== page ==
According to many of the people who attend the Learning Counsel’s Learning Leadership Symposia, the Administrator Panel Discussion is the icing on the cake, a chance for some of the area’s most distinguished administrators to let their hair down and let the ideas fly. In typical fashion, there are no rules and no censors, and the truth comes out, often gloriously so.
This year’s Orange County Panel Discussion includes Carl Fong, Chief Technology Officer, Department of Education at Orange County, Dr. David Miyashiro, Superintendent at Cajon Valley Union School District, and Jose Gonzalez, Chief Technology Officer at the Los Angeles County Office of Education.
According to Jose Gonzales, two of the biggest lessons learned had to do with the uses of technology. “I think number one is the importance of connectivity, and having access to hardware and devices,” said Gonzales. “One of the good things that came out of the pandemic was that connectivity was expedited. So now everybody's got that laptop, got the connectivity. But we really need to focus on the training that should have come with it. And then the last part is that we can't forget about parents. A lot of our parents don't have access to an email. So how are we training them to stay connected so that they can check out student grades and attendance and all that other stuff and do online remote parent conferences?”
Dr. David Miyashiro came to a realization when speaking of lessons learned. “I'll share one lesson learned or maybe it is a realization,” said Dr. Miyashiro. “I used to think that we were in the education industry. What I learned through the pandemic is we are in the service industry, an essential service to the public. And when we realized that it wasn't going to be just two or three weeks, we started weekly zooms with our parents, PTA presidents and a plus one from all 28 schools, 70 percent of whom were in poverty. The parents were crying, and they were in desperation saying, ‘I’ve got to go to work. We're going to leave our kids at home by themselves.’ And these are five-year-olds. But they didn't have an option to put food on the table. And our union leaders were on the zooms. And we opened our schools in April of 2021, one classroom at a time, 18 students at a time with the help of the Department of Health. And by June of 2020, all 28 schools were open with 7,000 students choosing for in-person learning. And we got in a fight with the California Teachers Association. The governor wasn't happy with us because it didn't fit his narrative. But our community said, ‘we need access to our schools and to care.’ And we're in the service industry. And I think that if anything were to happen again, we would find a way to continue the service.”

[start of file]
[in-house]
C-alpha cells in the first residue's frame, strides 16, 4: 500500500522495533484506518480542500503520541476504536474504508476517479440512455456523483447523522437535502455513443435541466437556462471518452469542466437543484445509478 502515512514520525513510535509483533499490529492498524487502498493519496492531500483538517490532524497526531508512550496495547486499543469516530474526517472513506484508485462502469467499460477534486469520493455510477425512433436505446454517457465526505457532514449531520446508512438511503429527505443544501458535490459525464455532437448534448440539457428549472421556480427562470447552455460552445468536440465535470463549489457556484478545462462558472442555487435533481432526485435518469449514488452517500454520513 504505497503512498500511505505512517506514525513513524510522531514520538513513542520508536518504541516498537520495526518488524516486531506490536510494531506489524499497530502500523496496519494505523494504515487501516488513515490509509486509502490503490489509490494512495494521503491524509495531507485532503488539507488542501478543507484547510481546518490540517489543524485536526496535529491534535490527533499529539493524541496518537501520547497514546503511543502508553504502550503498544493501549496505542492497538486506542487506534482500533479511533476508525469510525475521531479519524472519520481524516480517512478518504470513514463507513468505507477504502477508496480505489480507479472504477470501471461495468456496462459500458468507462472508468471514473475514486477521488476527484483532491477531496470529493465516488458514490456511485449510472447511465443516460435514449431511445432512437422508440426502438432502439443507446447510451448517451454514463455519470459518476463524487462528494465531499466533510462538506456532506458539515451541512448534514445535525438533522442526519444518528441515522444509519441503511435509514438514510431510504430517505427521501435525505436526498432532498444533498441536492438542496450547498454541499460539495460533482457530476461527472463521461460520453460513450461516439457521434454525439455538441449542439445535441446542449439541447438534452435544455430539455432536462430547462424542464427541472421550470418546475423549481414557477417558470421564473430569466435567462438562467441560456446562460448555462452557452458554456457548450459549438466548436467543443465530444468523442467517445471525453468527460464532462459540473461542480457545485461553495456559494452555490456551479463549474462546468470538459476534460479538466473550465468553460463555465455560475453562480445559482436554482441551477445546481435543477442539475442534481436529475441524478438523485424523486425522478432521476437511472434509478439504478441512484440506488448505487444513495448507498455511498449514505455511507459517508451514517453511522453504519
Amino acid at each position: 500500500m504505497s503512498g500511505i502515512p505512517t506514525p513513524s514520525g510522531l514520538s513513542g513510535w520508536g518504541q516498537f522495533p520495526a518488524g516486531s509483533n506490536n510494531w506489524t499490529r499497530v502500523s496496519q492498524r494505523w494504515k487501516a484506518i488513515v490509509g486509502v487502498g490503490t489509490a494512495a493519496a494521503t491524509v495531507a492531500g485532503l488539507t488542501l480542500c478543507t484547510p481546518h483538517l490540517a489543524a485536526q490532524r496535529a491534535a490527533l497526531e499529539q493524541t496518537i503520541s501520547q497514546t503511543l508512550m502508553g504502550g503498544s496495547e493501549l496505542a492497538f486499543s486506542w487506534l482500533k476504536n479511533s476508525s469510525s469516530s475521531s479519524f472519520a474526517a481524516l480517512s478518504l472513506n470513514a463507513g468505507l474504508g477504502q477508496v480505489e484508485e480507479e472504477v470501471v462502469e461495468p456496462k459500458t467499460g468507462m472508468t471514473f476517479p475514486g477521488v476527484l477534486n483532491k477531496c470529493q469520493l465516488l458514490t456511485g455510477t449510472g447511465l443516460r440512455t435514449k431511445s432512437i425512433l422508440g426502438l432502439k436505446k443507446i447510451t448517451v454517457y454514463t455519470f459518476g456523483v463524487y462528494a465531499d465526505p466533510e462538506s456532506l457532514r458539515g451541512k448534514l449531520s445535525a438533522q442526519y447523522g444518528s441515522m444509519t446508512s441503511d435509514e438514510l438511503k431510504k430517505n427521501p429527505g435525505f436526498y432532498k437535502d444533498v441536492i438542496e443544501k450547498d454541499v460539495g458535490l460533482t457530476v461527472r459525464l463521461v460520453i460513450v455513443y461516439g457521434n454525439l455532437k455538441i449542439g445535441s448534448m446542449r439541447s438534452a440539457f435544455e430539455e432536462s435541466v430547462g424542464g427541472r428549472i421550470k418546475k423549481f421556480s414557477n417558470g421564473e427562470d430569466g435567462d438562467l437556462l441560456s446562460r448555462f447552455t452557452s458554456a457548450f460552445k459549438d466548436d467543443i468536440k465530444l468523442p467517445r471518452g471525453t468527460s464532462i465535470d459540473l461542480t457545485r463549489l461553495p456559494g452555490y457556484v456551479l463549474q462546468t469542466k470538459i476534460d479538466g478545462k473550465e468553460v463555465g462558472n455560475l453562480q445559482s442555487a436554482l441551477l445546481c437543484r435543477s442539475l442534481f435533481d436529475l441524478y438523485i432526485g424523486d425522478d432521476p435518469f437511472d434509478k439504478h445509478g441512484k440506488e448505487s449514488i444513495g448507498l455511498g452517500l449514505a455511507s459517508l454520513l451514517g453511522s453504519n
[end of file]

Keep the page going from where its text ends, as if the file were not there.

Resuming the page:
Panel Moderator, Chris McMurray, Chief Academic officer at the Learning Counsel News Media and Research, interjected an interesting point, “We're talking about forward movement; we're talking about evolution; we're talking about shifting practice and shifting structures. But we've been talking about this for more than 10 years. We know that this has been coming. We know that 150 years of tradition in structure for education isn't working for anyone. And yet we're still admiring the problem. And we're making incremental change. And, and that's fine. However, as we move toward that change, what is it going to take to actually get there, to make that change happen at scale?”
Carl Fong said, “The thing that I look at is, you have to involve all the key players in one place. You need to bring in legislation, because they're the one that's sitting on all the rules per se. If their kids go to public school, why not change it? We elected you up there and you see all these problems, but you're passing all these mandates and all these rules that we can't play with, because it's different. So, you need to bring them all together. and you must bring in the companies. What are they looking for in the workforce? If we're still teaching the same old way, what are we doing? We're not competing globally. We're going to lose.”
This Administrator Panel Discussion isn’t for the timid, and it isn’t for those who don’t want to hear the truth. It is, however, a look into some of the finest minds in education, working together and discovering the way forward. This is must-see video, and may be the most valuable 22 minutes you’ll invest all year.